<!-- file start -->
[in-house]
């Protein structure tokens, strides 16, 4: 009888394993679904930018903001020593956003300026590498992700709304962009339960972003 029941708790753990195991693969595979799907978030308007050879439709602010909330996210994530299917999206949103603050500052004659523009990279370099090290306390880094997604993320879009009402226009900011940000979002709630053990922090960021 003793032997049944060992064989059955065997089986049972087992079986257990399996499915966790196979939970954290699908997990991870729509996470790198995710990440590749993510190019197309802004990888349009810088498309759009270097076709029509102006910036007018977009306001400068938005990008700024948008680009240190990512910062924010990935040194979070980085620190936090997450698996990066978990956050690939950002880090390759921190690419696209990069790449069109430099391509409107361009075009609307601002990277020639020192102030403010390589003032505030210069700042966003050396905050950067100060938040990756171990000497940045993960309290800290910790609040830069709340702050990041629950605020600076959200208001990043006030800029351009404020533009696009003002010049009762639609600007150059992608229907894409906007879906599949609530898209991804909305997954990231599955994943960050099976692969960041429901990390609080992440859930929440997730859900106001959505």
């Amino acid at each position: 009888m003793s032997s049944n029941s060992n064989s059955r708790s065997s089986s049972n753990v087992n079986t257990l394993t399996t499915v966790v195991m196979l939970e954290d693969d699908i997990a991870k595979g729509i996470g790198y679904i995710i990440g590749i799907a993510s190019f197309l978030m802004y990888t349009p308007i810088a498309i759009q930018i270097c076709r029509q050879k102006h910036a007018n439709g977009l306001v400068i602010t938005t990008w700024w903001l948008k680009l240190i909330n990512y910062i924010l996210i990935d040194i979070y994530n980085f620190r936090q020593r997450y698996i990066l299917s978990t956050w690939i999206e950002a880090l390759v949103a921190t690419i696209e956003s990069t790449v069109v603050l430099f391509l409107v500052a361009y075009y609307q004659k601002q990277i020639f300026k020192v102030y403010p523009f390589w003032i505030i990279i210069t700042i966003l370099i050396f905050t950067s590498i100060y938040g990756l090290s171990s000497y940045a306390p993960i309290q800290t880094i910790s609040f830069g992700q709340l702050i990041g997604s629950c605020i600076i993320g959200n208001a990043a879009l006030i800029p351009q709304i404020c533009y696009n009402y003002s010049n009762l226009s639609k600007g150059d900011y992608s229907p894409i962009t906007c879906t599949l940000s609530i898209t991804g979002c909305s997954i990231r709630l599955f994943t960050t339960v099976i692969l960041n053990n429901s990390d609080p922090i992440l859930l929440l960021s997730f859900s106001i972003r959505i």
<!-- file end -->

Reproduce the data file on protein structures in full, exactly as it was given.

[in-house]
């Protein structure tokens, strides 16, 4: 009888394993679904930018903001020593956003300026590498992700709304962009339960972003 029941708790753990195991693969595979799907978030308007050879439709602010909330996210994530299917999206949103603050500052004659523009990279370099090290306390880094997604993320879009009402226009900011940000979002709630053990922090960021 003793032997049944060992064989059955065997089986049972087992079986257990399996499915966790196979939970954290699908997990991870729509996470790198995710990440590749993510190019197309802004990888349009810088498309759009270097076709029509102006910036007018977009306001400068938005990008700024948008680009240190990512910062924010990935040194979070980085620190936090997450698996990066978990956050690939950002880090390759921190690419696209990069790449069109430099391509409107361009075009609307601002990277020639020192102030403010390589003032505030210069700042966003050396905050950067100060938040990756171990000497940045993960309290800290910790609040830069709340702050990041629950605020600076959200208001990043006030800029351009404020533009696009003002010049009762639609600007150059992608229907894409906007879906599949609530898209991804909305997954990231599955994943960050099976692969960041429901990390609080992440859930929440997730859900106001959505």
């Amino acid at each position: 009888m003793s032997s049944n029941s060992n064989s059955r708790s065997s089986s049972n753990v087992n079986t257990l394993t399996t499915v966790v195991m196979l939970e954290d693969d699908i997990a991870k595979g729509i996470g790198y679904i995710i990440g590749i799907a993510s190019f197309l978030m802004y990888t349009p308007i810088a498309i759009q930018i270097c076709r029509q050879k102006h910036a007018n439709g977009l306001v400068i602010t938005t990008w700024w903001l948008k680009l240190i909330n990512y910062i924010l996210i990935d040194i979070y994530n980085f620190r936090q020593r997450y698996i990066l299917s978990t956050w690939i999206e950002a880090l390759v949103a921190t690419i696209e956003s990069t790449v069109v603050l430099f391509l409107v500052a361009y075009y609307q004659k601002q990277i020639f300026k020192v102030y403010p523009f390589w003032i505030i990279i210069t700042i966003l370099i050396f905050t950067s590498i100060y938040g990756l090290s171990s000497y940045a306390p993960i309290q800290t880094i910790s609040f830069g992700q709340l702050i990041g997604s629950c605020i600076i993320g959200n208001a990043a879009l006030i800029p351009q709304i404020c533009y696009n009402y003002s010049n009762l226009s639609k600007g150059d900011y992608s229907p894409i962009t906007c879906t599949l940000s609530i898209t991804g979002c909305s997954i990231r709630l599955f994943t960050t339960v099976i692969l960041n053990n429901s990390d609080p922090i992440l859930l929440l960021s997730f859900s106001i972003r959505i």